Global Science Report is a feature from the Center for the Study of Science, where we highlight one or two important new items in the scientific literature or the popular media. For broader and more technical perspectives, consult our monthly “Current Wisdom.”
A new paper has been published in the journal Geophysical Research Letters that examines trends in heavy rainfall amounts across the U.S. The paper is authored by Newcastle University’s Renaud Barbero and colleagues, and, to summarize, finds that the heaviest rainfall events of the year have been increasing in magnitude since 1951 when averaged across nearly 500 stations distributed across the U.S. (note: results from individual stations may differ from the general finding).
Someone with a critical eye might ask the real question, which is “how much?” That such a number does not jump out of this paper—a cynic would say—probably means it is very small. Read on and you will find the answer.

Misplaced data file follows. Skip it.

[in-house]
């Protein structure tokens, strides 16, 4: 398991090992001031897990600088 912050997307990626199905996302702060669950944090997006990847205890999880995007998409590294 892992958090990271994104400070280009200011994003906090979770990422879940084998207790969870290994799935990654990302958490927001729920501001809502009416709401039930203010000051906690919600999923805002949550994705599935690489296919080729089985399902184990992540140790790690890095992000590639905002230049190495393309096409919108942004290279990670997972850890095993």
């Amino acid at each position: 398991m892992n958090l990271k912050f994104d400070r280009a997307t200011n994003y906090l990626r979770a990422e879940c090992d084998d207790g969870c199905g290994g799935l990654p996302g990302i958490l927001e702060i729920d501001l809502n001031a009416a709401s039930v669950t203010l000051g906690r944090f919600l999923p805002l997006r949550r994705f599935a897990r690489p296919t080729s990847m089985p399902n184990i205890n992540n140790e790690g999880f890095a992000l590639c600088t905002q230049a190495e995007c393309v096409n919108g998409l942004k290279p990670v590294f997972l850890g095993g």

That rainfall on the rainiest day of the year is increasing is, of itself, hardly surprising considering that the total annual rainfall amount averaged across the U.S. has also been increasing during this same period (again, results from individual locations/regions may (and do) depart from this generality).
Changes in heavy rainfall like this are often luridly described as a “disproportionate increase” in extreme events, or that extreme precipitation increases are “worse than expected.”